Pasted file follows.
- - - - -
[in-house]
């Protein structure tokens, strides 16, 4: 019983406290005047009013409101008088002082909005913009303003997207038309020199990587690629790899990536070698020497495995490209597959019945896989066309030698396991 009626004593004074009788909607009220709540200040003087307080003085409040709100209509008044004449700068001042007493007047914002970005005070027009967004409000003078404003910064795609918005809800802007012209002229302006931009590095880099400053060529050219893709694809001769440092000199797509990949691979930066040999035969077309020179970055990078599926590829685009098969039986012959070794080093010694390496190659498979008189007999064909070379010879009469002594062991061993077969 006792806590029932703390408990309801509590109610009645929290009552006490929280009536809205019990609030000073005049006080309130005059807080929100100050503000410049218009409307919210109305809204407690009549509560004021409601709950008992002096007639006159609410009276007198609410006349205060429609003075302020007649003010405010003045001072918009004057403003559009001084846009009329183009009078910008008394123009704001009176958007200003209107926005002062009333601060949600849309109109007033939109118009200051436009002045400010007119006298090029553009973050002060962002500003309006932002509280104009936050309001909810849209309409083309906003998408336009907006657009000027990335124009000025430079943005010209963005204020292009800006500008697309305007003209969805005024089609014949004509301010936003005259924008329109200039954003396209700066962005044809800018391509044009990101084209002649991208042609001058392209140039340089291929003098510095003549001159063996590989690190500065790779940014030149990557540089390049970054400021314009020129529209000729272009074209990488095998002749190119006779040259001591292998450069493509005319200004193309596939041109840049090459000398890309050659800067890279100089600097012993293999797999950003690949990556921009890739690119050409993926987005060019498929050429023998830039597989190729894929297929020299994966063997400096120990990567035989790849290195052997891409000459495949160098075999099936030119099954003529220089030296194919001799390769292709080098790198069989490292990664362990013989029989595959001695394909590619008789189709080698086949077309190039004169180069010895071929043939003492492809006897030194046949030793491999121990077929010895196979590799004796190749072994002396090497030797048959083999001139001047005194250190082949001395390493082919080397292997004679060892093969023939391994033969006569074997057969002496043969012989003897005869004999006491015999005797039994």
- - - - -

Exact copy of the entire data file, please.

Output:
[in-house]
């Protein structure tokens, strides 16, 4: 019983406290005047009013409101008088002082909005913009303003997207038309020199990587690629790899990536070698020497495995490209597959019945896989066309030698396991 009626004593004074009788909607009220709540200040003087307080003085409040709100209509008044004449700068001042007493007047914002970005005070027009967004409000003078404003910064795609918005809800802007012209002229302006931009590095880099400053060529050219893709694809001769440092000199797509990949691979930066040999035969077309020179970055990078599926590829685009098969039986012959070794080093010694390496190659498979008189007999064909070379010879009469002594062991061993077969 006792806590029932703390408990309801509590109610009645929290009552006490929280009536809205019990609030000073005049006080309130005059807080929100100050503000410049218009409307919210109305809204407690009549509560004021409601709950008992002096007639006159609410009276007198609410006349205060429609003075302020007649003010405010003045001072918009004057403003559009001084846009009329183009009078910008008394123009704001009176958007200003209107926005002062009333601060949600849309109109007033939109118009200051436009002045400010007119006298090029553009973050002060962002500003309006932002509280104009936050309001909810849209309409083309906003998408336009907006657009000027990335124009000025430079943005010209963005204020292009800006500008697309305007003209969805005024089609014949004509301010936003005259924008329109200039954003396209700066962005044809800018391509044009990101084209002649991208042609001058392209140039340089291929003098510095003549001159063996590989690190500065790779940014030149990557540089390049970054400021314009020129529209000729272009074209990488095998002749190119006779040259001591292998450069493509005319200004193309596939041109840049090459000398890309050659800067890279100089600097012993293999797999950003690949990556921009890739690119050409993926987005060019498929050429023998830039597989190729894929297929020299994966063997400096120990990567035989790849290195052997891409000459495949160098075999099936030119099954003529220089030296194919001799390769292709080098790198069989490292990664362990013989029989595959001695394909590619008789189709080698086949077309190039004169180069010895071929043939003492492809006897030194046949030793491999121990077929010895196979590799004796190749072994002396090497030797048959083999001139001047005194250190082949001395390493082919080397292997004679060892093969023939391994033969006569074997057969002496043969012989003897005869004999006491015999005797039994």